You can add Seattle Seahawk to that growing list.
Shortly after announcing the trade, the Buccaneers came to terms with free-agent tight end Dallas Clark.
Make no mistake—Winslow is one of the most gifted tight ends in the NFL, but Greg Schiano is making it a point to identify what he calls “Buccaneer Men” to fill out his roster, and clearly Winslow did not fit the mold.
With Clark, the Bucs bring on a highly respected, hardworking and hard-nosed player to compete with Luke Stocker for the starting tight end spot.
Competition has been Schiano’s favorite word since being instilled as the head coach of the organization, and it has been apparent since Jump Street that Kellen Winslow thought himself above competition.
Perhaps the tipping point came when Winslow skipped (voluntary) OTAs last week, OTAs that virtually all of his teammates were able to attend.
With free-agent signings Carl Nicks and Vincent Jackson brought in not only for their talents on the field, but for their practice habits off of it, Winslow’s ideology clearly did not mesh with the Buccaneers' new thought process.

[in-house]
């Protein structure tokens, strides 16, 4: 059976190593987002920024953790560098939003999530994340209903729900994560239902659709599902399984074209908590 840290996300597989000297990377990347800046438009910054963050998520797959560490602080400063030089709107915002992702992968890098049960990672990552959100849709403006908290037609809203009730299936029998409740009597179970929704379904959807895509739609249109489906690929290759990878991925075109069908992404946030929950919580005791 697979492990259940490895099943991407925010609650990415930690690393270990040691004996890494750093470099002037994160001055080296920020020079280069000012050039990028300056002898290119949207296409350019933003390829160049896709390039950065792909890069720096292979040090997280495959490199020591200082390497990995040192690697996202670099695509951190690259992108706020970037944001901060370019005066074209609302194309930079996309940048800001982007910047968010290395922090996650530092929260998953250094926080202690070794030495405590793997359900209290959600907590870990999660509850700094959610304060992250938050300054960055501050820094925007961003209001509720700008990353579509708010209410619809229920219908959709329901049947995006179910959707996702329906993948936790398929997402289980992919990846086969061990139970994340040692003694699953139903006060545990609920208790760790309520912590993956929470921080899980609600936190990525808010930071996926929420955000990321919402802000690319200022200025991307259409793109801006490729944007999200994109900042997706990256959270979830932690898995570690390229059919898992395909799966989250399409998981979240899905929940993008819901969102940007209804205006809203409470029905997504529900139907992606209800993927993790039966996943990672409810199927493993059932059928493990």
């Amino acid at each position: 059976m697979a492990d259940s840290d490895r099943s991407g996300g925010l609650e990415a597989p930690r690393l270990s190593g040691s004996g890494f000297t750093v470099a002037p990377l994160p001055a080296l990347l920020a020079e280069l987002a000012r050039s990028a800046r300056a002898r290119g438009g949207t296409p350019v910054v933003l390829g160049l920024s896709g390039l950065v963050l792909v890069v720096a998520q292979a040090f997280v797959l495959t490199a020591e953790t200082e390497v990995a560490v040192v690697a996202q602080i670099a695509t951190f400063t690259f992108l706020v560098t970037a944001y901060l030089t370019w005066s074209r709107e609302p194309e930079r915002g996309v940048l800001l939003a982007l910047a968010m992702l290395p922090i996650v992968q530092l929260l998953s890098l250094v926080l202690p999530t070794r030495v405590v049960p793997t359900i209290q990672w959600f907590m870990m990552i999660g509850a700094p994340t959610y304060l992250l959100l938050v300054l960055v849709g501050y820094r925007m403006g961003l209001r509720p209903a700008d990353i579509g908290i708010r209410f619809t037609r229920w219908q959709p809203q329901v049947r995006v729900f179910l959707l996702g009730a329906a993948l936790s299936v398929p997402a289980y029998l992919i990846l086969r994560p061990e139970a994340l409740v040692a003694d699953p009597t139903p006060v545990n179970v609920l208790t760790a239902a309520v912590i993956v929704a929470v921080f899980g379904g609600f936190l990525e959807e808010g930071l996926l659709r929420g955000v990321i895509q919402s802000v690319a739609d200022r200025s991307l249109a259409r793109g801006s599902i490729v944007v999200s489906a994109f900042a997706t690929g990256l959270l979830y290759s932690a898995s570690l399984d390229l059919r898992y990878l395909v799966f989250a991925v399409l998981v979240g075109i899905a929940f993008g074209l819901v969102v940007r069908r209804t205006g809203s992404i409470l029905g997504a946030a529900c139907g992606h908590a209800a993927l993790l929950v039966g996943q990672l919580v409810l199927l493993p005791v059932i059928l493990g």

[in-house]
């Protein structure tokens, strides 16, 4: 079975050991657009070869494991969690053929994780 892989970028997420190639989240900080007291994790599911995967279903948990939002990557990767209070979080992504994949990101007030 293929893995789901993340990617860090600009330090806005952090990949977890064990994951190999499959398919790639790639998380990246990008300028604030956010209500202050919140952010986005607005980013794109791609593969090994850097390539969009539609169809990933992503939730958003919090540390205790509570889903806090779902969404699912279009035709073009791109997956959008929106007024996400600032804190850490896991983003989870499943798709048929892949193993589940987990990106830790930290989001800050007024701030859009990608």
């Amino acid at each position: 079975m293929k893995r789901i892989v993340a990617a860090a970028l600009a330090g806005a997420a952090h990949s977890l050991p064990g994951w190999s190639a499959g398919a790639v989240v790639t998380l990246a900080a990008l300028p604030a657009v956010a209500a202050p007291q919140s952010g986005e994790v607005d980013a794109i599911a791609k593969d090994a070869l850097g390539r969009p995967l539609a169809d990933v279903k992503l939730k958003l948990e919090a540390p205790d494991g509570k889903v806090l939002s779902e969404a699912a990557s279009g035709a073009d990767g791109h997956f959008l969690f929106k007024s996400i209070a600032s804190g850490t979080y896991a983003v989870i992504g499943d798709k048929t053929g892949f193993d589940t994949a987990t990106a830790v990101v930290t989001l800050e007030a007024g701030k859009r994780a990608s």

While the Bucs may part with one of the highest-paid tight ends in football, and essentially admit they
made a mistake back in 2009, this is without a doubt the right move for the organization moving forward.
Luke Stocker and Dallas Clark are just a handful of promising tight ends heading into camp this summer, so replacing Winslow’s production may not be as difficult as it appears on paper.
Everyone wins with this trade.
The Bucs rid themselves of a potential lingering headache in the locker room and even found some value for the volatile Kellen Winslow.
The Seahawks found a piece that may enable them to win the NFC West this season.
And Kellen Winslow is now in the perfect climate to match his personality—dreary and cold.